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Monday, 28 October 2013 08:00

Album review: Weekend illuminates the shadows of new wave on 'Jinx'

Album review: Weekend illuminates the shadows of new wave on 'Jinx'
Written by Erin Frank

Weekend
"Jinx"
Slumberland

In Season 9 of "The Simpsons," Lisa is convinced that she possesses a gene that will render her as stupid as Homer and Bart someday, and in an effort to feed her brain with as much culture as possible before its inevitable decline, she goes to a jazz club and is dismayed when another patron compares the performance to someone "hitting a baby with a cat."

"You have to listen to the notes she's not playing," Lisa says, to which the patron sniffs in reply, "I can do that at home."

It's a well-worn joke about jazz, of course, and for anyone who probably doesn't really get jazz, it sounds like a cop-out. But it does have merit, and for some reason, I found myself thinking about this while listening to Weekend's second LP, "Jinx."

It's weird, but on "Jinx," Weekend has managed to suffuse the space between -- between lyrics, between riffs, even between song themes -- with a kind of shadowy presence that becomes almost tangible at times before slipping under and away, hard to define but really difficult to explain. Which is my job here, unfortunately (for me).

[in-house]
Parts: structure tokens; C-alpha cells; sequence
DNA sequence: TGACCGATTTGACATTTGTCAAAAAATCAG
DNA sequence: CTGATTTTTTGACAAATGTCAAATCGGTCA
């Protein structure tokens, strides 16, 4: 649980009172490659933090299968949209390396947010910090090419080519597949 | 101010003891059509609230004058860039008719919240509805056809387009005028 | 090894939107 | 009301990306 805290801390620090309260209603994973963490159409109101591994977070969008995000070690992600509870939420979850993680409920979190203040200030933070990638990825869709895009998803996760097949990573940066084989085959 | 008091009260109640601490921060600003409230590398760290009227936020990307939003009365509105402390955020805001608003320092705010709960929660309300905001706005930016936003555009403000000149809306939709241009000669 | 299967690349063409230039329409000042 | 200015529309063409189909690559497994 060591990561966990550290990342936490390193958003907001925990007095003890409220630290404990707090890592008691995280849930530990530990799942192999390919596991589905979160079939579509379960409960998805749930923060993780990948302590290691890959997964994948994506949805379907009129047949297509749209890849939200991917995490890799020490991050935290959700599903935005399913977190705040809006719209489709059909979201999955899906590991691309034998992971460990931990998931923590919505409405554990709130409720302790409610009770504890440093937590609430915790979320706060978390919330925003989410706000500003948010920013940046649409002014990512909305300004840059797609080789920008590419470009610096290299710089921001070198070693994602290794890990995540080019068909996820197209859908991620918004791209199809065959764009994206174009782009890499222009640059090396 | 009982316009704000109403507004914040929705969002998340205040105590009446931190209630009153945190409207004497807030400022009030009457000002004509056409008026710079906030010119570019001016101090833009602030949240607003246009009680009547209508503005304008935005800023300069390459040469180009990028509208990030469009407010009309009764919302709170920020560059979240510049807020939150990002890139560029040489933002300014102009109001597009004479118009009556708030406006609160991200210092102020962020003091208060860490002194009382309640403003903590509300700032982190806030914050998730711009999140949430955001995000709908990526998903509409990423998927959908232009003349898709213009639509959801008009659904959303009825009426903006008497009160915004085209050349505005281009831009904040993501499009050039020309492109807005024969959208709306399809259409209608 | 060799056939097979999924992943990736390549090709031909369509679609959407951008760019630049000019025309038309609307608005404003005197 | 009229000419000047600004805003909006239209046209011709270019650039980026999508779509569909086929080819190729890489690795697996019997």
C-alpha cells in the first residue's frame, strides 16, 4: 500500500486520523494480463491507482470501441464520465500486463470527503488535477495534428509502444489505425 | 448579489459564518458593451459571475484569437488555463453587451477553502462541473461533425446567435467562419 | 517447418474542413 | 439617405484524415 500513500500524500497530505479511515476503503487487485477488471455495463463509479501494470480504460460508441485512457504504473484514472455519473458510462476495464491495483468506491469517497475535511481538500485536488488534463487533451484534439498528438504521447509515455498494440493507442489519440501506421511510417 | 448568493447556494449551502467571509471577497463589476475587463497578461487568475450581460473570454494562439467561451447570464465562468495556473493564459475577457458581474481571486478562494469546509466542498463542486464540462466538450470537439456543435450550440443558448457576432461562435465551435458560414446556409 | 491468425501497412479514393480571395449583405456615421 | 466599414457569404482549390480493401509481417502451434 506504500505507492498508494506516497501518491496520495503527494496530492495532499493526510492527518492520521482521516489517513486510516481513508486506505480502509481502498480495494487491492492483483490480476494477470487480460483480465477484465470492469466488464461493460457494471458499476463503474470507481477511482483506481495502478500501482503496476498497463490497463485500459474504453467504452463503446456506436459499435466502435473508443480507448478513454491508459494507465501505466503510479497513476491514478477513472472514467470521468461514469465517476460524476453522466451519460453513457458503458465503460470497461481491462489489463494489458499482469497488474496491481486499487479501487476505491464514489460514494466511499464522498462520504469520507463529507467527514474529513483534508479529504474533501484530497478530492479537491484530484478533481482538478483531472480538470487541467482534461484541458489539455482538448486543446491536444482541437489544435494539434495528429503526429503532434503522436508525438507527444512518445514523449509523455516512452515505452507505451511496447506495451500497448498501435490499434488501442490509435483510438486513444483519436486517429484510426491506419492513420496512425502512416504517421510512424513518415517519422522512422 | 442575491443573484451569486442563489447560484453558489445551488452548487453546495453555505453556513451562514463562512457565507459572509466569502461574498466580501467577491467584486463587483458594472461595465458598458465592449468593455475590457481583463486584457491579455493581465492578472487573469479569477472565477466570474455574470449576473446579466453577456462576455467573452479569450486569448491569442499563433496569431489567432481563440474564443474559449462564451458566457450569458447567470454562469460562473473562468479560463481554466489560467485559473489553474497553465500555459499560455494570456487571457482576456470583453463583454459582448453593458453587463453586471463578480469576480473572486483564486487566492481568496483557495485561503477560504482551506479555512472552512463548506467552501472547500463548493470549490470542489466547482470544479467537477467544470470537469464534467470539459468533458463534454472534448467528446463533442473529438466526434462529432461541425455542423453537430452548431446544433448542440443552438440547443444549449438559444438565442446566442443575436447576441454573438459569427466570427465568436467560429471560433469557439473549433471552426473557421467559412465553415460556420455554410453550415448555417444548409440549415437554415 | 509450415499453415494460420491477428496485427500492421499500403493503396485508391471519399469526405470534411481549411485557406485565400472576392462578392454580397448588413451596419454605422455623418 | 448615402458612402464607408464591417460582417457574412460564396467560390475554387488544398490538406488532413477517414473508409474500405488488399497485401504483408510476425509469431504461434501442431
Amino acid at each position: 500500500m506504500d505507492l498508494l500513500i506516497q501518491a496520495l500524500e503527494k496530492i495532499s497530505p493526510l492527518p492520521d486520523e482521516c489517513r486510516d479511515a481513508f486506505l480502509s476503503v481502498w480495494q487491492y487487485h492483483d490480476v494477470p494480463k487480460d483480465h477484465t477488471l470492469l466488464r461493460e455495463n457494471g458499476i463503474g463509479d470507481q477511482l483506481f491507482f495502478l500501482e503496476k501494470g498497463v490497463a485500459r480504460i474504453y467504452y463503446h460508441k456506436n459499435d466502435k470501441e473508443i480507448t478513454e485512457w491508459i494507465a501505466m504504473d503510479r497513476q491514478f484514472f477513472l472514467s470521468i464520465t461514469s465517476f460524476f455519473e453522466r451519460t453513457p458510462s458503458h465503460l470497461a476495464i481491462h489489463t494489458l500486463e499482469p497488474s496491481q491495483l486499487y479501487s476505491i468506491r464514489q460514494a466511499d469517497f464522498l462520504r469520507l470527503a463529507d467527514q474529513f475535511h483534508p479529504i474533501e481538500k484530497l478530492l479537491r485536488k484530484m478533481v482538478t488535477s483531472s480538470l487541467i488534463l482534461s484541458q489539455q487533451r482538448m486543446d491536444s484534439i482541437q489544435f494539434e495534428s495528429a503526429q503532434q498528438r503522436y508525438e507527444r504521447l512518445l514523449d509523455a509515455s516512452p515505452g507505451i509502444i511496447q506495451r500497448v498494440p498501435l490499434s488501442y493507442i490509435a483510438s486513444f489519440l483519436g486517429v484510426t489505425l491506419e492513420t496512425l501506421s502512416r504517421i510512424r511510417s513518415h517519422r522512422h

The album design -- all crocodile skull, a holy water reliquary, and unsheathed switchblade painted in inky black against a stark white background -- offers as much of a contrast to the dense atmospheric music within as the driving distortion of some tracks like "Mirror," "July" and "Scream Queen" sits opposed to the grace of titles like "Adelaide," "Rosaries" and "Oubliette."

Weekend formed in 2009 and relocated to Brooklyn to record "Jinx," and as a result, shed a good measure of the restrained fuzz on 2011's "Red" and all of the blustery yowl on 2010's "Sports." In exchange, Weekend have picked up a more urbane quality. It's a standard West Coast-for-East Coast trade, and while "Jinx" is not as unabashed as Weekend's previous albums, it does not entirely suffer for its adaptation.

It's interesting, actually and "Jinx" is a better album than I originally gave it credit to be. "Mirror" builds like an ambient chillwave track but transforms into something resembling an industrial cover of a Duran Duran demo. "Rosaries" is at once tranquil and chaotic, harsh with snare and reverb but tranquil in its underlying thrum.

"Jinx" is never aggressive and it does not plunge headlong into apathy, but it does contain the kind of updated new-wave melodies and clerestory echoes to make it into sort of a Brooklyn grimoire, an album for anyone who held onto their Tears For Fears and Depeche Mode posters but who probably went through at least a little bit of a Goth phase, too.

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